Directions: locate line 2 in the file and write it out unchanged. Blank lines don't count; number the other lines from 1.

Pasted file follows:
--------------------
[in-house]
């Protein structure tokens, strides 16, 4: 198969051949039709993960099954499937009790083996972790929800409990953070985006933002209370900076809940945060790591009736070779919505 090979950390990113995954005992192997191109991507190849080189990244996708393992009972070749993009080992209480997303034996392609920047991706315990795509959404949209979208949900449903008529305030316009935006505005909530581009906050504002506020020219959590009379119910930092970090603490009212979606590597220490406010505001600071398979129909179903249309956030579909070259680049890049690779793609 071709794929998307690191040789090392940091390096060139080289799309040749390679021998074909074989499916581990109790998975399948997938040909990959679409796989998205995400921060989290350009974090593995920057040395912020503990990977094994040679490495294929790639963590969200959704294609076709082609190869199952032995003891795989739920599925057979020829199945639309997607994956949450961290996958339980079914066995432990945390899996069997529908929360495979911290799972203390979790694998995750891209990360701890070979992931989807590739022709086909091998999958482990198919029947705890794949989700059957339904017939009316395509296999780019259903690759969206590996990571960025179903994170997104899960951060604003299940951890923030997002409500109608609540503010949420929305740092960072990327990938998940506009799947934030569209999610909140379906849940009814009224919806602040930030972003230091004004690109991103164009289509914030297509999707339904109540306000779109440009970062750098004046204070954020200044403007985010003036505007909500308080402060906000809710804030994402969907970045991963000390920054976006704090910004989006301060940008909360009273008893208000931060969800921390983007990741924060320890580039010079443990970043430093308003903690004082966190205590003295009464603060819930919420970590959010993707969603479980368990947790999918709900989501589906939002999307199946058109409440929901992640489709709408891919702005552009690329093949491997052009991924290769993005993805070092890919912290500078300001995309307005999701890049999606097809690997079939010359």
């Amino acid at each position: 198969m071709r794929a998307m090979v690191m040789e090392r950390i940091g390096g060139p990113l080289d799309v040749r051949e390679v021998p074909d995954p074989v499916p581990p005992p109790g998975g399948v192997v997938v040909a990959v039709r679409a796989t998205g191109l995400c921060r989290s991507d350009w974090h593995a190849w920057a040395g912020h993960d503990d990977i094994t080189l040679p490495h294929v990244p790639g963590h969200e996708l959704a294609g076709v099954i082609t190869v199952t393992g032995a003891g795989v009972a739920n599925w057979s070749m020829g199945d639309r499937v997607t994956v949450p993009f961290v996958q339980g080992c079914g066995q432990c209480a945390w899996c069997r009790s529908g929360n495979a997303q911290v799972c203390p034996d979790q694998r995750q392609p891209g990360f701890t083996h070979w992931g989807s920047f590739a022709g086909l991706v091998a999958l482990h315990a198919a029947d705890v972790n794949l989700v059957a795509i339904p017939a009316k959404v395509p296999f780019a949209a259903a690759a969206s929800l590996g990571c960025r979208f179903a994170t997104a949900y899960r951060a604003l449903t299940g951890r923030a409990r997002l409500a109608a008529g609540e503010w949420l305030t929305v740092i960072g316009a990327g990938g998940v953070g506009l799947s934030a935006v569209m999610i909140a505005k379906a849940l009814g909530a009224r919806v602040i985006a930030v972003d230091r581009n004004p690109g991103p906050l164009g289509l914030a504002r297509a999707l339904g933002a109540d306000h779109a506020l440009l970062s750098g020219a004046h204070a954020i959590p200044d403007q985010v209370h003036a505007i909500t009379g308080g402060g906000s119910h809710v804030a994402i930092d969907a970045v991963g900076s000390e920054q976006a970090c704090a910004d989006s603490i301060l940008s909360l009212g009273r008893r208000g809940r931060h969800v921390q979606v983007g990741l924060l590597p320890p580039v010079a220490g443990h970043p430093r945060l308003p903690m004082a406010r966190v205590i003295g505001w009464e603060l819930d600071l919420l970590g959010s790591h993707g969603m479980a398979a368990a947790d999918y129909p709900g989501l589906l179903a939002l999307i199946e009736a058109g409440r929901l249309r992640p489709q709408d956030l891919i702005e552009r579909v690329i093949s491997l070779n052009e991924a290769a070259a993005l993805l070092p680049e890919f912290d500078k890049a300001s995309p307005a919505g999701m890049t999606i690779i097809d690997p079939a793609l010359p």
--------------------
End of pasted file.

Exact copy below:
């Protein structure tokens, strides 16, 4: 198969051949039709993960099954499937009790083996972790929800409990953070985006933002209370900076809940945060790591009736070779919505 090979950390990113995954005992192997191109991507190849080189990244996708393992009972070749993009080992209480997303034996392609920047991706315990795509959404949209979208949900449903008529305030316009935006505005909530581009906050504002506020020219959590009379119910930092970090603490009212979606590597220490406010505001600071398979129909179903249309956030579909070259680049890049690779793609 071709794929998307690191040789090392940091390096060139080289799309040749390679021998074909074989499916581990109790998975399948997938040909990959679409796989998205995400921060989290350009974090593995920057040395912020503990990977094994040679490495294929790639963590969200959704294609076709082609190869199952032995003891795989739920599925057979020829199945639309997607994956949450961290996958339980079914066995432990945390899996069997529908929360495979911290799972203390979790694998995750891209990360701890070979992931989807590739022709086909091998999958482990198919029947705890794949989700059957339904017939009316395509296999780019259903690759969206590996990571960025179903994170997104899960951060604003299940951890923030997002409500109608609540503010949420929305740092960072990327990938998940506009799947934030569209999610909140379906849940009814009224919806602040930030972003230091004004690109991103164009289509914030297509999707339904109540306000779109440009970062750098004046204070954020200044403007985010003036505007909500308080402060906000809710804030994402969907970045991963000390920054976006704090910004989006301060940008909360009273008893208000931060969800921390983007990741924060320890580039010079443990970043430093308003903690004082966190205590003295009464603060819930919420970590959010993707969603479980368990947790999918709900989501589906939002999307199946058109409440929901992640489709709408891919702005552009690329093949491997052009991924290769993005993805070092890919912290500078300001995309307005999701890049999606097809690997079939010359």